Friday, February 20, 2015

Joy (a Miracle) in Winter

Pitchers and catchers reported today for the Yankees. Spring training has begun, and with it the hope and promise that warmer weather is on the way. However, it's still February--and it feels like it. It was two degrees when I woke up this morning, but the wind chill was -14.

It was a perfect day for our family to go ice skating. Outside. In Brooklyn.

And that's what we did. Despite the frigid temps, we shared a fun day skating in snowy Prospect Park. It was a deliciously sunny afternoon, and the open air rink was blindingly bright. I laced up to the PA system bellowing "Mack the Knife," and I practiced my backward skating to Bowie's "Starman." The cold temps kept the crowds away, so we had lots of room to find our groove, dig in, and skate. 

I love to watch my boys on the ice. Sean is a natural skater. Like me, he loves the freedom that comes with gliding on the ice, and he and I enjoy skating side-by-side and chatting while we go along. Nolan has a true love of it, too--and then some. This year he has blossomed into a truly athletic skater after doing a few months of learn-to-play hockey clinics. It has been a joy to watch him develop into a strong, graceful skater who has taught his older brother how to do proper cross-overs. 

Nolan was initially drawn to hockey for the gear. On the baseball field, he has taken to catching this past year. He loves the gear, and he loves being behind the plate during a game. It's a lot of work, it requires focus, and that's what he enjoys. It's no surprise, then, that he would love hockey. It's got all the components that he relishes: gear, intensity, and focus. So here we are, in a house where the movie Miracle is rolling (again) tonight, where the walls are knicked up with black scuffs from inside puck-handling, and where our budget is feeling pressured by planning for Nolan possibly playing on a hockey team next season (in addition to travel baseball this season)--and by the payments on a new Honda Pilot to handle two growing boys and all of that gear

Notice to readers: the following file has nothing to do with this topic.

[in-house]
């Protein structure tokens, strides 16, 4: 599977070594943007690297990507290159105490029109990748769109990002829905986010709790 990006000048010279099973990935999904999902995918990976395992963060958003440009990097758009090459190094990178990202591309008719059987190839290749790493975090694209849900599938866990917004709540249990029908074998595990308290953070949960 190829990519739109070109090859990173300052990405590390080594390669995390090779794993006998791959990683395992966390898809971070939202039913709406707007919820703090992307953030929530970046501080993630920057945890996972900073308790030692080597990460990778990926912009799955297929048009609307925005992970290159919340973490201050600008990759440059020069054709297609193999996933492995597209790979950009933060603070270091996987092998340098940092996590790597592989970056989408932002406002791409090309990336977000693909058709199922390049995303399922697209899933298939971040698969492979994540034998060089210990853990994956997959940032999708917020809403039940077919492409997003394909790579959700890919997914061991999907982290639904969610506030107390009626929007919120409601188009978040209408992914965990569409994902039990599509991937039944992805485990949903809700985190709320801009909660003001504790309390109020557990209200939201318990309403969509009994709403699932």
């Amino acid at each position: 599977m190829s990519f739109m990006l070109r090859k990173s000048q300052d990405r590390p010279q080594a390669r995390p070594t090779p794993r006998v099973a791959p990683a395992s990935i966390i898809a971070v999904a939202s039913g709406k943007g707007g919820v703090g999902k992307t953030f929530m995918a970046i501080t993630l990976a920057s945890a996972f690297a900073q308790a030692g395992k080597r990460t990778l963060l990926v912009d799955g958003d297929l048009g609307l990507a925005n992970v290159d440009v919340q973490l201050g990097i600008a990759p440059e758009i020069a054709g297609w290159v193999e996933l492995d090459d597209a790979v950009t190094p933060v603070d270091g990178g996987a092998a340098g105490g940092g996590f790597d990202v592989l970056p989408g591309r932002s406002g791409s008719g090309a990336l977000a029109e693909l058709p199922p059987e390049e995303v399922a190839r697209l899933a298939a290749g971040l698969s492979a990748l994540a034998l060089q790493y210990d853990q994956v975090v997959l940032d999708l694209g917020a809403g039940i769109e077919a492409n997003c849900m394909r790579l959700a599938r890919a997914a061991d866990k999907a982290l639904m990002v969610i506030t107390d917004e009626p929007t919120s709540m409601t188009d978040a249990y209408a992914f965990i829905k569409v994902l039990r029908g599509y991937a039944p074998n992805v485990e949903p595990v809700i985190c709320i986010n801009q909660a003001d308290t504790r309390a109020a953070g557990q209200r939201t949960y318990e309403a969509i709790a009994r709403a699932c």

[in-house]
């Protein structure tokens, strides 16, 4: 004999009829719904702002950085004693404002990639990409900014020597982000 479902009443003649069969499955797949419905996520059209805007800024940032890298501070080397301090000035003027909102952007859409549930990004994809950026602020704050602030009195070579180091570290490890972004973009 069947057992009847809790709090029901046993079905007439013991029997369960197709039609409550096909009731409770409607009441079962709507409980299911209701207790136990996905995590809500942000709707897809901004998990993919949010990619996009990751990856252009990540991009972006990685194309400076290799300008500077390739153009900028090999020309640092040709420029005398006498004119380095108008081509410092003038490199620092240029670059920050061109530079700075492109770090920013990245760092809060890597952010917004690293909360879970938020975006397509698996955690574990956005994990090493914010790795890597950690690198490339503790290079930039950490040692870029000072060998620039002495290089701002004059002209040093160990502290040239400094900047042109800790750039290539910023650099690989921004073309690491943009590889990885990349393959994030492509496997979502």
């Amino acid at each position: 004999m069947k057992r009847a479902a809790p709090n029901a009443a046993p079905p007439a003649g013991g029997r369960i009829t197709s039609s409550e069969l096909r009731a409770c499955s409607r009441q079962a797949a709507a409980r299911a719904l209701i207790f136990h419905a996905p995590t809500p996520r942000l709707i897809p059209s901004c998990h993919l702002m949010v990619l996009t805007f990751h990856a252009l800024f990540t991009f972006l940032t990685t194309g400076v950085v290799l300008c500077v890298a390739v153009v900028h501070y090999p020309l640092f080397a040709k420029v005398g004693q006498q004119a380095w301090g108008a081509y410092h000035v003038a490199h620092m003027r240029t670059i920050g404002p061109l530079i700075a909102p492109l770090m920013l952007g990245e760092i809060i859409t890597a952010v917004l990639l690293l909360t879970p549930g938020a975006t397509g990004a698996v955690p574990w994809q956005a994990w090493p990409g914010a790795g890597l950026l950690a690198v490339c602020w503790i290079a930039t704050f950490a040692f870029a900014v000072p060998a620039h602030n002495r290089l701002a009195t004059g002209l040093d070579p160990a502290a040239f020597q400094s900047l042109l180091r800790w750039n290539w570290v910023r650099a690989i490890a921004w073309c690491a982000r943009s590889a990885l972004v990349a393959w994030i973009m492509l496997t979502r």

For a long time, before Nolan got into it, I eye-rolled hockey. I had dated a couple of hockey players in high school and, as much as I loved the game, there was a lot that went along it that I didn't appreciate. For one, the smell of hockey gear is absolutely vile. There is also the entitled-white-boy aspect of the sport, especially in Connecticut. But looking at my sweet, kind, long-haired kid who loves to wear winter hats and a Blackhawks jersey every day, and whose confidence has grown so much as a result of learning to play, I am reminded that there is also a lot of good to be gained from playing the sport. I can honestly say my son believes in himself more after starting to play. 

So I'm just happy that he's happy. I'm happy that he has found something new that profoundly challenges him, and he has embraced that. I'm happy that it doesn't compete with his brother, who prefers to run and do karate--two beautiful things in their own right, and I love watching him do both. I'm happy that Nolan supports his brother in his endeavors, and I'm happy that Sean supports Nolan in everything he does. (In fact, in summer Sean regularly gives up other plans so he won't miss his brother's baseball games.)